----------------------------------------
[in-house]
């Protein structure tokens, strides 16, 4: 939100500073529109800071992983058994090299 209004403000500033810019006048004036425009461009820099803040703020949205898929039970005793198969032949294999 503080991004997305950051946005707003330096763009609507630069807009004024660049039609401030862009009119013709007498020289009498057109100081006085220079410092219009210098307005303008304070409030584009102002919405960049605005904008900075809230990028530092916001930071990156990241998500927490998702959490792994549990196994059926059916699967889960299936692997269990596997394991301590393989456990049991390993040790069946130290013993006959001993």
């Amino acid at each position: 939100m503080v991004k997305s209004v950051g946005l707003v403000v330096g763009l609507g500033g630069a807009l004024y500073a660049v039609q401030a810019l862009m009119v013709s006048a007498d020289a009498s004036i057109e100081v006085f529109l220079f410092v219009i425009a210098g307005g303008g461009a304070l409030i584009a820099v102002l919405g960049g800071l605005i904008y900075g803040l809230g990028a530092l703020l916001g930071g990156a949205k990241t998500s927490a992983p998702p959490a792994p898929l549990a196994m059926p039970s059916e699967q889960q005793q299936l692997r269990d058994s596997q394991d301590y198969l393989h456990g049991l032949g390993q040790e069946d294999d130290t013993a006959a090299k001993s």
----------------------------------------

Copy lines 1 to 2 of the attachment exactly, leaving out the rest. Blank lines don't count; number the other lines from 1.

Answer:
[in-house]
């Protein structure tokens, strides 16, 4: 939100500073529109800071992983058994090299 209004403000500033810019006048004036425009461009820099803040703020949205898929039970005793198969032949294999 503080991004997305950051946005707003330096763009609507630069807009004024660049039609401030862009009119013709007498020289009498057109100081006085220079410092219009210098307005303008304070409030584009102002919405960049605005904008900075809230990028530092916001930071990156990241998500927490998702959490792994549990196994059926059916699967889960299936692997269990596997394991301590393989456990049991390993040790069946130290013993006959001993």